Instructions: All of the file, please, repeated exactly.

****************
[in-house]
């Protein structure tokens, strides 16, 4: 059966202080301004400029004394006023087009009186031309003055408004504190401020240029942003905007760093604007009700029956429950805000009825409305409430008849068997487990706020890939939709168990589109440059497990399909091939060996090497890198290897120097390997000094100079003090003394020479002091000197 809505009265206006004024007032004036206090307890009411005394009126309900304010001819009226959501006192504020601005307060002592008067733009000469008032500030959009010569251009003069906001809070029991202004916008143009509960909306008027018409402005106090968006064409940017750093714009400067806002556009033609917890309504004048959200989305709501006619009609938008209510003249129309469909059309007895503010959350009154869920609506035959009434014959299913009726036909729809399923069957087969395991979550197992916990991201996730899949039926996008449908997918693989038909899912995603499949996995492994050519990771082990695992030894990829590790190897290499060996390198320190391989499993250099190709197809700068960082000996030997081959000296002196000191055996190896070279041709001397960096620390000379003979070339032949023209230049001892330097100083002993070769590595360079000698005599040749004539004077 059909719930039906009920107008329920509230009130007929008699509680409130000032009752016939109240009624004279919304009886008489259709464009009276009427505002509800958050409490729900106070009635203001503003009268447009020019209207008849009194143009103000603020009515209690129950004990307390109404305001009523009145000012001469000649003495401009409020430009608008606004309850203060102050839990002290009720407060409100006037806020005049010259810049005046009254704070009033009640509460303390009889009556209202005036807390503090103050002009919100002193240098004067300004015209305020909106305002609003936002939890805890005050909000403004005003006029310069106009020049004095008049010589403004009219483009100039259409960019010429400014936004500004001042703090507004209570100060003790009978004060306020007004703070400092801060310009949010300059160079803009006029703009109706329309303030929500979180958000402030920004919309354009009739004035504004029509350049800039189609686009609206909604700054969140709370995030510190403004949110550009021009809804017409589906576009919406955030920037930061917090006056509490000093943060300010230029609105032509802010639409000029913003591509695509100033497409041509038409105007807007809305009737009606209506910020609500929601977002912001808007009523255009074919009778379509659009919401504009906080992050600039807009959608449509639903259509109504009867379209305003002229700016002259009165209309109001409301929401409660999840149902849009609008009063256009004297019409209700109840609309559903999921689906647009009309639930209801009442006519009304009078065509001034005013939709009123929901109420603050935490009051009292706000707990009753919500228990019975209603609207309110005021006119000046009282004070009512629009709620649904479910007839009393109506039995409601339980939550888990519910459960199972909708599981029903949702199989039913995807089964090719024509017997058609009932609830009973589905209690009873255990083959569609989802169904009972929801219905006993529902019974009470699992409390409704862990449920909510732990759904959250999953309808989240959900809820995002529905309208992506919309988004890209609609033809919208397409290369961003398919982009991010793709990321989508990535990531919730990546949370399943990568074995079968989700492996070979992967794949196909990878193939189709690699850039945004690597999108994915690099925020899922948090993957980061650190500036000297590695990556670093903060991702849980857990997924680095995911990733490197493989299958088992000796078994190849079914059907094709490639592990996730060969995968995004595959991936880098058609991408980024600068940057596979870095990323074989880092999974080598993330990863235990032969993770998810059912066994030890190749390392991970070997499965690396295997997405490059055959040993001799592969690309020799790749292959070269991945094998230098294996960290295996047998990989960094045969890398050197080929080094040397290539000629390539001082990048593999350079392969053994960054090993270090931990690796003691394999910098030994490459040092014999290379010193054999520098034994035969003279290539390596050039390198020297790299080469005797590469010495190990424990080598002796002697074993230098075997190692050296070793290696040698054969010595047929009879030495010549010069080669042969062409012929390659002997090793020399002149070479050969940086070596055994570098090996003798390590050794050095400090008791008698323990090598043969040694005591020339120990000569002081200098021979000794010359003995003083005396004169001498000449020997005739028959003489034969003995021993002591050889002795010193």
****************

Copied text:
[in-house]
């Protein structure tokens, strides 16, 4: 059966202080301004400029004394006023087009009186031309003055408004504190401020240029942003905007760093604007009700029956429950805000009825409305409430008849068997487990706020890939939709168990589109440059497990399909091939060996090497890198290897120097390997000094100079003090003394020479002091000197 809505009265206006004024007032004036206090307890009411005394009126309900304010001819009226959501006192504020601005307060002592008067733009000469008032500030959009010569251009003069906001809070029991202004916008143009509960909306008027018409402005106090968006064409940017750093714009400067806002556009033609917890309504004048959200989305709501006619009609938008209510003249129309469909059309007895503010959350009154869920609506035959009434014959299913009726036909729809399923069957087969395991979550197992916990991201996730899949039926996008449908997918693989038909899912995603499949996995492994050519990771082990695992030894990829590790190897290499060996390198320190391989499993250099190709197809700068960082000996030997081959000296002196000191055996190896070279041709001397960096620390000379003979070339032949023209230049001892330097100083002993070769590595360079000698005599040749004539004077 059909719930039906009920107008329920509230009130007929008699509680409130000032009752016939109240009624004279919304009886008489259709464009009276009427505002509800958050409490729900106070009635203001503003009268447009020019209207008849009194143009103000603020009515209690129950004990307390109404305001009523009145000012001469000649003495401009409020430009608008606004309850203060102050839990002290009720407060409100006037806020005049010259810049005046009254704070009033009640509460303390009889009556209202005036807390503090103050002009919100002193240098004067300004015209305020909106305002609003936002939890805890005050909000403004005003006029310069106009020049004095008049010589403004009219483009100039259409960019010429400014936004500004001042703090507004209570100060003790009978004060306020007004703070400092801060310009949010300059160079803009006029703009109706329309303030929500979180958000402030920004919309354009009739004035504004029509350049800039189609686009609206909604700054969140709370995030510190403004949110550009021009809804017409589906576009919406955030920037930061917090006056509490000093943060300010230029609105032509802010639409000029913003591509695509100033497409041509038409105007807007809305009737009606209506910020609500929601977002912001808007009523255009074919009778379509659009919401504009906080992050600039807009959608449509639903259509109504009867379209305003002229700016002259009165209309109001409301929401409660999840149902849009609008009063256009004297019409209700109840609309559903999921689906647009009309639930209801009442006519009304009078065509001034005013939709009123929901109420603050935490009051009292706000707990009753919500228990019975209603609207309110005021006119000046009282004070009512629009709620649904479910007839009393109506039995409601339980939550888990519910459960199972909708599981029903949702199989039913995807089964090719024509017997058609009932609830009973589905209690009873255990083959569609989802169904009972929801219905006993529902019974009470699992409390409704862990449920909510732990759904959250999953309808989240959900809820995002529905309208992506919309988004890209609609033809919208397409290369961003398919982009991010793709990321989508990535990531919730990546949370399943990568074995079968989700492996070979992967794949196909990878193939189709690699850039945004690597999108994915690099925020899922948090993957980061650190500036000297590695990556670093903060991702849980857990997924680095995911990733490197493989299958088992000796078994190849079914059907094709490639592990996730060969995968995004595959991936880098058609991408980024600068940057596979870095990323074989880092999974080598993330990863235990032969993770998810059912066994030890190749390392991970070997499965690396295997997405490059055959040993001799592969690309020799790749292959070269991945094998230098294996960290295996047998990989960094045969890398050197080929080094040397290539000629390539001082990048593999350079392969053994960054090993270090931990690796003691394999910098030994490459040092014999290379010193054999520098034994035969003279290539390596050039390198020297790299080469005797590469010495190990424990080598002796002697074993230098075997190692050296070793290696040698054969010595047929009879030495010549010069080669042969062409012929390659002997090793020399002149070479050969940086070596055994570098090996003798390590050794050095400090008791008698323990090598043969040694005591020339120990000569002081200098021979000794010359003995003083005396004169001498000449020997005739028959003489034969003995021993002591050889002795010193």